Takeda Pharmaceuticals and Zinfandel Pharmaceuticals say their new genetics-based Alzheimer's biomarker risk assignment algorithm generated promising results in early testing. A Phase III trial will advance the concept further, continuing a partnership between the companies formed more than two years ago.
Michael Lutz, a senior research scientist of Duke University School of Medicine's Department of Neurology, is the principal investigator in the project and he presented results at the recent Alzheimer's Association International Conference in Boston.
The gist is this: Their algorithm was able to gauge the likelihood of developing or not developing Alzheimer's within a range of 70% to 80% accuracy. That's significant because imaging and cerebrospinal fluid-based biomarkers generate similar results.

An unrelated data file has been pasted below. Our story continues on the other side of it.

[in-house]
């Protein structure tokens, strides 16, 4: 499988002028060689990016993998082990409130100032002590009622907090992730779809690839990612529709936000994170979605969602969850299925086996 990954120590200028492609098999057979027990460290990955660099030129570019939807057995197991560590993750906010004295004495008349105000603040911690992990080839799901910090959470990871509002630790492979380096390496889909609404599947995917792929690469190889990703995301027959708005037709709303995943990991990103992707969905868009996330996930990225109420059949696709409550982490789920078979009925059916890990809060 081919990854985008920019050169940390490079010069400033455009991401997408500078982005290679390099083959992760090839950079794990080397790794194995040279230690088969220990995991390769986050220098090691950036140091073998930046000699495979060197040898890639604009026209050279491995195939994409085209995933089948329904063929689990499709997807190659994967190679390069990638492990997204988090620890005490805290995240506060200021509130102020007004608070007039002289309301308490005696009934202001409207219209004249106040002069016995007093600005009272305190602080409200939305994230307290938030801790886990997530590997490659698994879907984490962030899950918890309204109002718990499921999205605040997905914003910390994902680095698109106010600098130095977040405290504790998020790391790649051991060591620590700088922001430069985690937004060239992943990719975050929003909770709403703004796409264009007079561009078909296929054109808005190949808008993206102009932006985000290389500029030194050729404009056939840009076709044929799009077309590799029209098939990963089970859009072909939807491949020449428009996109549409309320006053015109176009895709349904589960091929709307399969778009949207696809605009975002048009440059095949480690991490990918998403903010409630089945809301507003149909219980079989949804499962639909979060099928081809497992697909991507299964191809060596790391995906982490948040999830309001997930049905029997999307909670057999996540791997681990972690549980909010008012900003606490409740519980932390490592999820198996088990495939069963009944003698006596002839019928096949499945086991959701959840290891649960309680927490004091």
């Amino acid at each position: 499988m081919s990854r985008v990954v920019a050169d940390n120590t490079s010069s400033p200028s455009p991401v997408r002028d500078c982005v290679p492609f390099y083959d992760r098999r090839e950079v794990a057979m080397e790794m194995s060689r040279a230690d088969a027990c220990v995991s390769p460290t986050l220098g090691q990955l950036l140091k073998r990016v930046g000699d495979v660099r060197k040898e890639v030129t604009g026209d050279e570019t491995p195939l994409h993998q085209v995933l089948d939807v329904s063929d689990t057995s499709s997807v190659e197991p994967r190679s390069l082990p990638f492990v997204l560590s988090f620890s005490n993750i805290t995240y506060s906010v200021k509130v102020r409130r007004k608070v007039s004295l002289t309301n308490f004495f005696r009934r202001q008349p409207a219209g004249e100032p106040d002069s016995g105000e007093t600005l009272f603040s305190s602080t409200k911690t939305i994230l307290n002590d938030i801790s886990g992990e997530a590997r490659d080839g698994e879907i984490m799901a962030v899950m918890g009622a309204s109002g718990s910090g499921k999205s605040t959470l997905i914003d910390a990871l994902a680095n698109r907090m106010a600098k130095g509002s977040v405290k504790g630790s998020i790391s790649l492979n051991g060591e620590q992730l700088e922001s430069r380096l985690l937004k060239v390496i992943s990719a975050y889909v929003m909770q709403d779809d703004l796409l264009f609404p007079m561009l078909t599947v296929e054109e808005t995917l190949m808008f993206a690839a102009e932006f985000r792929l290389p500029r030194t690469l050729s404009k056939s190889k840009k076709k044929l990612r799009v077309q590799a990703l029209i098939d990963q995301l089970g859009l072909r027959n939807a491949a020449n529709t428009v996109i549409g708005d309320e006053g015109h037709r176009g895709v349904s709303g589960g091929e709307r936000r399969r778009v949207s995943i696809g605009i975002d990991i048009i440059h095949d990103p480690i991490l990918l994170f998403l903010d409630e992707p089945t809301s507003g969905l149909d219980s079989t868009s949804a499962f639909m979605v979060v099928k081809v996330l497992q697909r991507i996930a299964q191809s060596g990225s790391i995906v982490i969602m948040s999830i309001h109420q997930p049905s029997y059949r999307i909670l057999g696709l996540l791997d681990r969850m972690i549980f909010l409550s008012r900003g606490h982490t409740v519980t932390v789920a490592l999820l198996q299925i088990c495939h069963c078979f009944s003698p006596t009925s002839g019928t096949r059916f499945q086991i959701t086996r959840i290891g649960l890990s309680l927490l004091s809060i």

Lutz told the research gathering that they are encouraged enough that they'll be taking their biomarker risk assignment algorithm into a Phase III trial. The formula involves using age and APOE status in addition to the biomarker TOMM40 to predict the risk of mild cognitive impairment due to Alzheimer's within 5 years in older adults with normal cognition.
"Compared to only using APOE status and age as factors, the addition of TOMM40 makes this a promising biomarker risk assignment algorithm," Lutz said in a statement. "There is a tremendous need for tests to identify and predict the risk of mild cognitive impairment due to Alzheimer's disease."
The idea is that earlier diagnosis will enable sooner treatment, with the idea of slowing or stopping the progression of Alzheimer's before it creates too much cognitive damage. Takeda and Zinfandel inked their initial biomarker development deal back in January 2011.
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